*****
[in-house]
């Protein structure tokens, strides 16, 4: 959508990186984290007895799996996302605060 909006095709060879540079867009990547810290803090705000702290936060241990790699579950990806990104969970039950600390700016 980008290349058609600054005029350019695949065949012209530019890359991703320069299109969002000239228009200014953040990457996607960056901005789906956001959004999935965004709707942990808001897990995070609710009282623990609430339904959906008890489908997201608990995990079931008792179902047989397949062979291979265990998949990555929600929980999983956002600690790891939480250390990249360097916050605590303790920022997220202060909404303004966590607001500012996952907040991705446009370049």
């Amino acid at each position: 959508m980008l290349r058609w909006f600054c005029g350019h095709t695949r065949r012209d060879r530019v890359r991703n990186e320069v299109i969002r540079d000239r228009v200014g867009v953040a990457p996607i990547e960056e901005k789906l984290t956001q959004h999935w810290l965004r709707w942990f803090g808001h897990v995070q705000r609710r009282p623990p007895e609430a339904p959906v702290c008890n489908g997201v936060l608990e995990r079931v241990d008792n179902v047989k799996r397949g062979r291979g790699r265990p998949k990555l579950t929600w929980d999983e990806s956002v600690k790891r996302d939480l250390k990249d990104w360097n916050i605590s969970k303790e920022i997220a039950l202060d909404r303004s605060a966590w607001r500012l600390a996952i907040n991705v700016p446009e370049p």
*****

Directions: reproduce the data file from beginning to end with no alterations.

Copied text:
[in-house]
């Protein structure tokens, strides 16, 4: 959508990186984290007895799996996302605060 909006095709060879540079867009990547810290803090705000702290936060241990790699579950990806990104969970039950600390700016 980008290349058609600054005029350019695949065949012209530019890359991703320069299109969002000239228009200014953040990457996607960056901005789906956001959004999935965004709707942990808001897990995070609710009282623990609430339904959906008890489908997201608990995990079931008792179902047989397949062979291979265990998949990555929600929980999983956002600690790891939480250390990249360097916050605590303790920022997220202060909404303004966590607001500012996952907040991705446009370049």
């Amino acid at each position: 959508m980008l290349r058609w909006f600054c005029g350019h095709t695949r065949r012209d060879r530019v890359r991703n990186e320069v299109i969002r540079d000239r228009v200014g867009v953040a990457p996607i990547e960056e901005k789906l984290t956001q959004h999935w810290l965004r709707w942990f803090g808001h897990v995070q705000r609710r009282p623990p007895e609430a339904p959906v702290c008890n489908g997201v936060l608990e995990r079931v241990d008792n179902v047989k799996r397949g062979r291979g790699r265990p998949k990555l579950t929600w929980d999983e990806s956002v600690k790891r996302d939480l250390k990249d990104w360097n916050i605590s969970k303790e920022i997220a039950l202060d909404r303004s605060a966590w607001r500012l600390a996952i907040n991705v700016p446009e370049p």